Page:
At the beginning of the book “10% Happier” by Dan Harris, he says that he wanted to entitle it “The Voice in my Head Is an Asshole.” I’m not sure if we share the same voice or if it’s just a coincidence.
As I finished my last life on Candy Crush, I listened to my husband microwaving pizza rolls downstairs. My heart sank and my mind gave me a thorough lashing. What the hell is wrong with me that I can’t even get up and fix him some semblance of dinner? I’m such a horrible wife. Here I am, off work, sitting on the couch not doing a damned thing to help my situation, and he’s having pizza rolls for dinner.
Then I started in with the usual “What do you have to be sad about?” “Why can’t you just get off your ass and do something, anything?!” And on and on, annnnnnd on.
For once in my life, I acknowledged this barrage of negative self-talk. I also realized that acknowledging it is totally different than changing it into positive self-talk. I still haven’t acquired the ability for fully developing that skill.
I will enthrall all of you with what I DID do today as some lame attempt of proving my worthiness as a human: I got out of bed. I bathed. I called my insurance company. I emailed, and successfully obtained permission to return my new gun and ammo for a full refund (not because it’s an issue with my current state of mind, but because it misfires, jams, and is generally a piece of crap). I picked up a free outfit that I ordered with reward dollars. I got my new stronger dosage of anti-depressants from the pharmacy (clearly needed at this point). I went to K-mart and used my points to get bottled water and canned tuna. I even scraped out $2.32 worth of change for a Dunkin’ Donuts iced coffee “to make myself feel better.” I should be saying “Go me!”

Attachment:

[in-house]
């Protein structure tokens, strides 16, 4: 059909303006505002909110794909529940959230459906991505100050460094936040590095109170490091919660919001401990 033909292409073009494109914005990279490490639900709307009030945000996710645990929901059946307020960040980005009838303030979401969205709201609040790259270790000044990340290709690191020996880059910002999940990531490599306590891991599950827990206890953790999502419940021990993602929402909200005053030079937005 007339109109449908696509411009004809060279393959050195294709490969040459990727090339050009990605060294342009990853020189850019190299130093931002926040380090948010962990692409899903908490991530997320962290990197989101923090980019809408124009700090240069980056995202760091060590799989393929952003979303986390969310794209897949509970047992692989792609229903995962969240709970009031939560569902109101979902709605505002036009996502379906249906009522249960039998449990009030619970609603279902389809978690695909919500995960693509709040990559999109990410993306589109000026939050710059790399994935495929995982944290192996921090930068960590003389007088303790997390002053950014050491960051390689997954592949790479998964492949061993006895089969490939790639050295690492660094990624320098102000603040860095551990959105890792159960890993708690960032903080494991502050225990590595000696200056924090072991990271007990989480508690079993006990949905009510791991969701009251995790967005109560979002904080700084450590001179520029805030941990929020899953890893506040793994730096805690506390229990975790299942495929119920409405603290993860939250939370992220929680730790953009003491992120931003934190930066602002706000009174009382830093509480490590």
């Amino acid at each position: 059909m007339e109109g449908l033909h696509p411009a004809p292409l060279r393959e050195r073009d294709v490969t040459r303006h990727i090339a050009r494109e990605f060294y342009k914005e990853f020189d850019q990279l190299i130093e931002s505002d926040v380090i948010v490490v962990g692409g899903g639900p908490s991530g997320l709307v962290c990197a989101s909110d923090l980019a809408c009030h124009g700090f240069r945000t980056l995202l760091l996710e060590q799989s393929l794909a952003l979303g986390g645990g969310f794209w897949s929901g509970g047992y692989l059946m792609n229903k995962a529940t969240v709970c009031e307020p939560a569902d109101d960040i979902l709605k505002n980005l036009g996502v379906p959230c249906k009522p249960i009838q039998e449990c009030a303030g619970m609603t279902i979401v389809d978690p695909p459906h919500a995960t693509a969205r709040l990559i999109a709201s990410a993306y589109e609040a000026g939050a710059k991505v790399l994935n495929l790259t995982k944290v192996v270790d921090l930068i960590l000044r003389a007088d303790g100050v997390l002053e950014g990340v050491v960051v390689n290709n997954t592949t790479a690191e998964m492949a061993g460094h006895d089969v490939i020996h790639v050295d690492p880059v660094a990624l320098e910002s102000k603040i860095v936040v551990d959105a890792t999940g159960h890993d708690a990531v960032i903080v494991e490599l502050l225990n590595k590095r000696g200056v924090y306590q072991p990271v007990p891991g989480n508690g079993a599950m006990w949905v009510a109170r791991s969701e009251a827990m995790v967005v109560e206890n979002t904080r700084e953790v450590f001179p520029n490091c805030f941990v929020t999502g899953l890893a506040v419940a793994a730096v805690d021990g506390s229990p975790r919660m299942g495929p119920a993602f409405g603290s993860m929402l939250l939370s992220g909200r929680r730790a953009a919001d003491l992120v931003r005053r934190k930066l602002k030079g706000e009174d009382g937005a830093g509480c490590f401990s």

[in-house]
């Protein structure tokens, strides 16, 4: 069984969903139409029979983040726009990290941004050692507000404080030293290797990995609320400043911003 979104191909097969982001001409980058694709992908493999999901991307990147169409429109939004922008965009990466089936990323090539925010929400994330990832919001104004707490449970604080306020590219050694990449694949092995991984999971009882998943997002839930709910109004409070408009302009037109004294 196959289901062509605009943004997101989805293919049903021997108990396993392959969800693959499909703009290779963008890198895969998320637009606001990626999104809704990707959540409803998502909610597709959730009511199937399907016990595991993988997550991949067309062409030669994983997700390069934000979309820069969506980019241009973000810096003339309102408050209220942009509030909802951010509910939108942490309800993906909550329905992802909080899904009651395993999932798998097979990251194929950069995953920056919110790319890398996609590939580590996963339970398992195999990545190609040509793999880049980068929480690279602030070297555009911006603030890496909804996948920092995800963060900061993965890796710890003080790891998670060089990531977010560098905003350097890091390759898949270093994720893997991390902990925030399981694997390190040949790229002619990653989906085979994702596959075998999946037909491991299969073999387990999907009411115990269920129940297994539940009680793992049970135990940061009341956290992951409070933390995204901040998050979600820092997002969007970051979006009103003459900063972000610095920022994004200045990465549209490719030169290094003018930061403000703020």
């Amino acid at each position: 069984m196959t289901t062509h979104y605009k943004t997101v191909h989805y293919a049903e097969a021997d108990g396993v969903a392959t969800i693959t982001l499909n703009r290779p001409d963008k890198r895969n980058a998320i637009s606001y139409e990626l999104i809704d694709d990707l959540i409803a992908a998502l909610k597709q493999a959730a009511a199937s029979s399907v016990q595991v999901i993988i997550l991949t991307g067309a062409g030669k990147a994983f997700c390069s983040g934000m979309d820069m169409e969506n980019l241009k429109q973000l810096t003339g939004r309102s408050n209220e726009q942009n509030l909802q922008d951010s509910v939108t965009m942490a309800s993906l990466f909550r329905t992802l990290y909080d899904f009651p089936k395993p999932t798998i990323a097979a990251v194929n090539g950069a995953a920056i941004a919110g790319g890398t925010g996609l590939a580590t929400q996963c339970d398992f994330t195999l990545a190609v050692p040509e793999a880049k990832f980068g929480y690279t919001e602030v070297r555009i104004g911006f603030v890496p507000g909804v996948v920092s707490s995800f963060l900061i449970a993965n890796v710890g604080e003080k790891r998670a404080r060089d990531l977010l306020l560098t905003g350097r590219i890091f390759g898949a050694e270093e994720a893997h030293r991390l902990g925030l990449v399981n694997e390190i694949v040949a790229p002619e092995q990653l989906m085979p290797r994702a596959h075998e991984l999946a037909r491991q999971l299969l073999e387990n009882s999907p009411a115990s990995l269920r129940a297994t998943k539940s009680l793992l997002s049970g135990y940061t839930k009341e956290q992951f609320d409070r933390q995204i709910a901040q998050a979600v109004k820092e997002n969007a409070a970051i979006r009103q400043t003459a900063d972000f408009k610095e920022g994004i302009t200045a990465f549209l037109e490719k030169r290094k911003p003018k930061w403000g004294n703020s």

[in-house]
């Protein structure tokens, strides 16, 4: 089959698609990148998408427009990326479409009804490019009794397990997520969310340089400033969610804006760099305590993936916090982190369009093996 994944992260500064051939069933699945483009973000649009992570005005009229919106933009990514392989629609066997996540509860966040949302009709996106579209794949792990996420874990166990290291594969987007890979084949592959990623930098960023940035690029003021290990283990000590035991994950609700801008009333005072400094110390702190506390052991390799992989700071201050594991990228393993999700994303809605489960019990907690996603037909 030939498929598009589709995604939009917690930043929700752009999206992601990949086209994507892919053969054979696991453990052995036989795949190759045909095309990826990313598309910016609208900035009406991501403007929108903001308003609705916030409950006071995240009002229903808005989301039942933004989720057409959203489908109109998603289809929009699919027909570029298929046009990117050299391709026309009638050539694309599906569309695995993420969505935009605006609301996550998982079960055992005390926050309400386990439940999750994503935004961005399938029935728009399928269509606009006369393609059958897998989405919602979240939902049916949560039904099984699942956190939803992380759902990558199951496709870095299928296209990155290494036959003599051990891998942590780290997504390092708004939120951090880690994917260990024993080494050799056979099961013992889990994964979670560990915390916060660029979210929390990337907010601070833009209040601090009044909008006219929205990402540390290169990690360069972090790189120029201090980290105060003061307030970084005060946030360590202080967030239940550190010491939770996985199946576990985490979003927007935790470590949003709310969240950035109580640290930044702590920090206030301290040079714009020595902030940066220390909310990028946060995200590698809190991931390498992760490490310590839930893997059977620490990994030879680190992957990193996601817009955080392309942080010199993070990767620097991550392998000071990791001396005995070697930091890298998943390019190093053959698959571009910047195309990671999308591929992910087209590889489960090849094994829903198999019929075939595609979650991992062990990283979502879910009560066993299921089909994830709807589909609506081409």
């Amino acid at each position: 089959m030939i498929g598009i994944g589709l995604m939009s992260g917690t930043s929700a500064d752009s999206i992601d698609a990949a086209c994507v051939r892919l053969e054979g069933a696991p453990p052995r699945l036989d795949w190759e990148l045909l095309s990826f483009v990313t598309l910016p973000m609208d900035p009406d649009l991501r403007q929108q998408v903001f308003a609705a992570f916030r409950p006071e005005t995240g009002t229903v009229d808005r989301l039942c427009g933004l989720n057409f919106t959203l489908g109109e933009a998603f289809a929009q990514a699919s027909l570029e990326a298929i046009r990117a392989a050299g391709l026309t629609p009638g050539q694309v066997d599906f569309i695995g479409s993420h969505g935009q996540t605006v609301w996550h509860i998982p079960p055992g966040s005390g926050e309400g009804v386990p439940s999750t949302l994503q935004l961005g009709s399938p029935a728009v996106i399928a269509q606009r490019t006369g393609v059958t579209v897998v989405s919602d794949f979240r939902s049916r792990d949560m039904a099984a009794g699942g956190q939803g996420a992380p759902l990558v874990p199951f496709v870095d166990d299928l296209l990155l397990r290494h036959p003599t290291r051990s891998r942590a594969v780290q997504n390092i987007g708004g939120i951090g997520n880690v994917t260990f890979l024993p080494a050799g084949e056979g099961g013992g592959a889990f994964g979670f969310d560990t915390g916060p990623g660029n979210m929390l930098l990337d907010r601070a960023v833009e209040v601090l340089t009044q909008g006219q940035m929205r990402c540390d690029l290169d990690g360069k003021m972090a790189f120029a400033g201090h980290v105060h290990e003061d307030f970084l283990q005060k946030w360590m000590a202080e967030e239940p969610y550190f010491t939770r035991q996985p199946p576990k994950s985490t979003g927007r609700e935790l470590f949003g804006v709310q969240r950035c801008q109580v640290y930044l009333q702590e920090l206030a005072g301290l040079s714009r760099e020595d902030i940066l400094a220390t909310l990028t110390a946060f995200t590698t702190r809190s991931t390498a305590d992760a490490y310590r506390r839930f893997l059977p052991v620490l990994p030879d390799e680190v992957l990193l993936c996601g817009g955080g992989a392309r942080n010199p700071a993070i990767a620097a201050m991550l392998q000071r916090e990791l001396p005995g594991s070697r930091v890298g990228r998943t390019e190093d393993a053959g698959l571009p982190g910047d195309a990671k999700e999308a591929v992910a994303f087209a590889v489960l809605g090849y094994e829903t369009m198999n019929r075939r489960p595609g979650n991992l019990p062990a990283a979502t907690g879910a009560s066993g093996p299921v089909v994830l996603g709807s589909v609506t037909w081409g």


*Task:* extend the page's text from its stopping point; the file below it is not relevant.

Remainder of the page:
That’s a pretty successful day for someone who feels dead inside.
When I get to thinking about how poorly I’m doing in life, I have to remember that what has a hold of me is an illness. It’s not normal to beat myself up and feel worthless. This is a disease that causes people to voluntarily end their lives at a rate of one person every forty seconds.
After all the successfully completed tasks listed above, all I can think is that I didn’t get the right bottled water. I should have shelled out the $3 while at the pharmacy to get the right one instead of depending on K-mart to have it in stock. I have dread looming over me. Pages upon pages of paperwork need to be filled out for my insurance. I have fasting blood work the next two mornings. Then there’s the constant fear of not receiving any sort of pay in the near future. Homelessness probably wouldn’t help my situation.
The PCOS doesn’t help matters much. Depression and anxiety often accompany this lovely disorder. I mean, who with this condition can actually be happy with all of the things that go with it? It makes you feel like a freak of nature, some kind of side show in the circus. Oh yeah, and you love kids? NO KIDS FOR YOU!
This is my pity party for the night. I want to stop the thoughts. I want to dance and play, but I’m at the trough of the wavelength. The ups and downs are frequent and sometimes instantaneous. I can only hope that tomorrow I’m back at the crest and the frequency is low, that way I can ride the wave for a while.
I know I need to turn this pattern of thinking around to where it will benefit me. Some days, some moments, it just doesn’t seem possible. It really feels as if there is a chemical flowing through my body that is filled with sorrow, grief, and misery. It’s pumping through my heart, flowing through my extremities, filling each and every square inch of my being with self-hatred… and depression.
I guess I’ll close with a reminder that we’re all human. We all have struggles. Please reach out to one person right now who you know is struggling in some way and tell them you’re thinking of them.
Spread kindness instead of hate.
May tomorrow be a brighter, love filled day.